- The first truck was a 1947 chevy pumper which was produced by American Fire apparatus of Battle Creek Michigan. This unit was equipped with a 50 gallon per minute front mount pump, and carried 500 gallons of water. The specifications for this unit were printed on four pages of paper.
- A used 1948 Ford milk truck converted into a water tanker, with a front mounted 500 gallon per minute pump, it carried 12oo gallons of water.
- A new 1965 Ford pumper with a 500 gallon per minute pump and a 500 gallon water tank. This unit was produced by American Fire apparatus of Battle Creek Michigan This unit replaced the 1947 chevy.
- A new 1974 Chevy 4x4 ¾ ton pick-up brush truck, which was equipped with a 250 gallon per minute pump and a 250 gallon water tank on a skid mounted unit. In 1988 this unit was converted to a rescue truck.
- A new 1975 International Tanker with a 1500 gallon water tank and a 500 gallon per minute front mounted water pump. The unit was produced by American Fire apparatus of Battle Creek Michigan. This unit was replaced in 2006
- A military Jeep purchased in 1973, which carried 60 gallons of water and was able to pump 95 gallons per minute.
- A used 1973 Ford cement truck which was converted to a 4000 gallon water tanker, originally equipped with a 250 gallon portable pump mounted on the back bumper. The pump was later upgraded to a 500 gallon per minute pump. This unit is still in service as of 2006. This unit replaced the 1948 Ford.
- A used 1969 ford pumper with a mid mounted 1000 gpm pump carrying 750 gallons of water, this unit was purchased in 1992. This replaced the 1965 pumper.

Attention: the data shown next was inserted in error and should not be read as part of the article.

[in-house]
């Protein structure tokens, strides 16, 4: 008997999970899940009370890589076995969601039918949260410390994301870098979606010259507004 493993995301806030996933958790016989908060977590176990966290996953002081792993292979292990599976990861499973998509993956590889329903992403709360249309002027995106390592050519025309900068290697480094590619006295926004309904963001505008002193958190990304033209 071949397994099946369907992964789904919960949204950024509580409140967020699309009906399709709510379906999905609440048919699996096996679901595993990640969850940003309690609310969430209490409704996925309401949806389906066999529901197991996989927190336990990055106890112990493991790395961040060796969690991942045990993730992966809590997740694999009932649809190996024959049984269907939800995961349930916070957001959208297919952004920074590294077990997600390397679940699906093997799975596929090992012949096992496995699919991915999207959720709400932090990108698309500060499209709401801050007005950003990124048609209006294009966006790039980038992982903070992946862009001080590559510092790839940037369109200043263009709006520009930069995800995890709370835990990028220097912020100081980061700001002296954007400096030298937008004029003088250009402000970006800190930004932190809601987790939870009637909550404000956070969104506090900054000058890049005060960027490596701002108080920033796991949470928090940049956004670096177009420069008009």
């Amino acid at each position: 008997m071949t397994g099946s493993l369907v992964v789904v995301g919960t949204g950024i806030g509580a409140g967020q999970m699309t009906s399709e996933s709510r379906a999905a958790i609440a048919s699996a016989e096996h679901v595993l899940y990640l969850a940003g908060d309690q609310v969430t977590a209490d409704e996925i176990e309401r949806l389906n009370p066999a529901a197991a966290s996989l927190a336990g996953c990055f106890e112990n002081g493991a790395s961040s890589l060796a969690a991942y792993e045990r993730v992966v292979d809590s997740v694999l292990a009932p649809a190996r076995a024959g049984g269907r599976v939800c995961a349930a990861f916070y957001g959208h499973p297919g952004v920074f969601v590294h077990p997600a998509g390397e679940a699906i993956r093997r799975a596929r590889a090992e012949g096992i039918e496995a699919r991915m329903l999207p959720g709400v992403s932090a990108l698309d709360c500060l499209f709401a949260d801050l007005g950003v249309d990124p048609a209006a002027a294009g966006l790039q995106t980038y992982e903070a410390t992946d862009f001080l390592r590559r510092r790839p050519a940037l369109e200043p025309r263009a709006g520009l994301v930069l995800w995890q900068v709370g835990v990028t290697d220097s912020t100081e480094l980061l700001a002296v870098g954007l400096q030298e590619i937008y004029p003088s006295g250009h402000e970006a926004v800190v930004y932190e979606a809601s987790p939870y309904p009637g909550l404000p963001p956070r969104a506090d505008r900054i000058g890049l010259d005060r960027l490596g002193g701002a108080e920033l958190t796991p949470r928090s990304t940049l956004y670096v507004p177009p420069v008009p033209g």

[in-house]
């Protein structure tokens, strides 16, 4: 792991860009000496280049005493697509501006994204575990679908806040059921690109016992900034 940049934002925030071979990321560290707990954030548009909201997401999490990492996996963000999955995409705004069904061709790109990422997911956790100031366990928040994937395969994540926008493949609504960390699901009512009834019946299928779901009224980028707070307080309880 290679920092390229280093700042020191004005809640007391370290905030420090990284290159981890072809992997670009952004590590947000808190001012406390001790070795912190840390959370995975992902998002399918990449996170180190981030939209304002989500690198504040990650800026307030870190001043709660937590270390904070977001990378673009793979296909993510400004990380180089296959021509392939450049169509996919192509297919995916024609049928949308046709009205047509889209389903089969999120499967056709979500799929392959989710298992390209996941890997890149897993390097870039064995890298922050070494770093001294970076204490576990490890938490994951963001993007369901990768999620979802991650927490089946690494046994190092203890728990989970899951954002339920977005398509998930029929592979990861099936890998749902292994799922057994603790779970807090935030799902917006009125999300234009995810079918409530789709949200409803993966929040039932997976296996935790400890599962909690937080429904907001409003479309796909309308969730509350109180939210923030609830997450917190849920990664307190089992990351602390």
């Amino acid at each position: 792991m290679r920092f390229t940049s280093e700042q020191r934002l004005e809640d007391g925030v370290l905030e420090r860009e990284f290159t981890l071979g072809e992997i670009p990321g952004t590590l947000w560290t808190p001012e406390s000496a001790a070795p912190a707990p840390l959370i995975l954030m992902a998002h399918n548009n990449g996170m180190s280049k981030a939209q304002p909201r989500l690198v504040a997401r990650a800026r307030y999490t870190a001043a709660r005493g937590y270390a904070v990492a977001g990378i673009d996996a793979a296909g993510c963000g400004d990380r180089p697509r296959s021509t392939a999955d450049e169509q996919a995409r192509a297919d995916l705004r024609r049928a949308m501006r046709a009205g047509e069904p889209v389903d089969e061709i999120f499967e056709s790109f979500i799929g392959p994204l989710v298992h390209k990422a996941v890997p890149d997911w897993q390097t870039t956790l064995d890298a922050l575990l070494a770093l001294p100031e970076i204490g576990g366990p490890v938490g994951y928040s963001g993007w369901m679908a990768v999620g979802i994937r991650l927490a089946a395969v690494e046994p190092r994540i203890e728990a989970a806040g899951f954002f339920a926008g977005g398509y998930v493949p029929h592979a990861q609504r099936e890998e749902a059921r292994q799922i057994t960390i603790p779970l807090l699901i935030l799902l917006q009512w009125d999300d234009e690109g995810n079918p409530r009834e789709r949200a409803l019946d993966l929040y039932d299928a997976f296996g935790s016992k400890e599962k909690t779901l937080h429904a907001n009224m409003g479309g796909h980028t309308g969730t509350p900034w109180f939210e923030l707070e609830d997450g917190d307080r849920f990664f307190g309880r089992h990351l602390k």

- A DNR owned Dodge powerwagon pick-up replaced the 1974 chevy as a brush truck
- A used 1979 Ford utility truck replaced the 1974 4x4 as a rescue truck in 1998.
- A new 1996 International pumper manufactured by Emergency one in Ocala Florida capable of carrying 5 people in the cab with a top mounted 1250 gallon per minute pump and 1000 gallons of water replaced the 1969 pumper. This unit cost $235,000 when new.
- A DNR owned 1985 Chevy Pick-up replaced the Dodge Powerwagon as a brush truck.
- A new 2003 International pumper-tanker manufactured by Emergency one in Ocala Florida equipped with a 2000 gallon per minute pump and an 1800 gallon tank replaced the 1975 tanker. When this truck was purchased it was originally specified with a 1500 gallon per minute pump and it was later learned that the cost of a 2000 gallon per minute pump was exactly the same as a 1500 GPM so the order was changed. This unit serves as a dual purpose unit providing the same equipment as a pumper as well as water supply abilities.
- A DNR owned 1968 Kaiser military 6x6 replaced the Military jeep, this unit is equipped with a 300 gpm pump and a 1000 gallon water tank.
- A used 1995 Ford manufactured by Emergency one in Ocala Florida equipped with a 300 gallon water tank and a 500 gallon per minute pump replaced the 1979 used rescue truck. This unit serves as a dual service unit providing firefighting abilities with the rescue truck
- In 2006 the department also placed into service two specialty trailers, one owned by the DNR is a lighting tower.
- The second specialty trailer owned by the Region 6 bio-terrorism network equipped to respond to mass casualties.
- A used 1988 medium Rescue Truck purchased from the City of Grandville. Carries 6 personnel, Jaws of Life and other specialty equipment. When received, had only 7500 miles on it for a price of $500.
- A new 2013 Polaris Ranger and trailer which were purchased under grants, for brush fire and Remote Rescue Capabilities.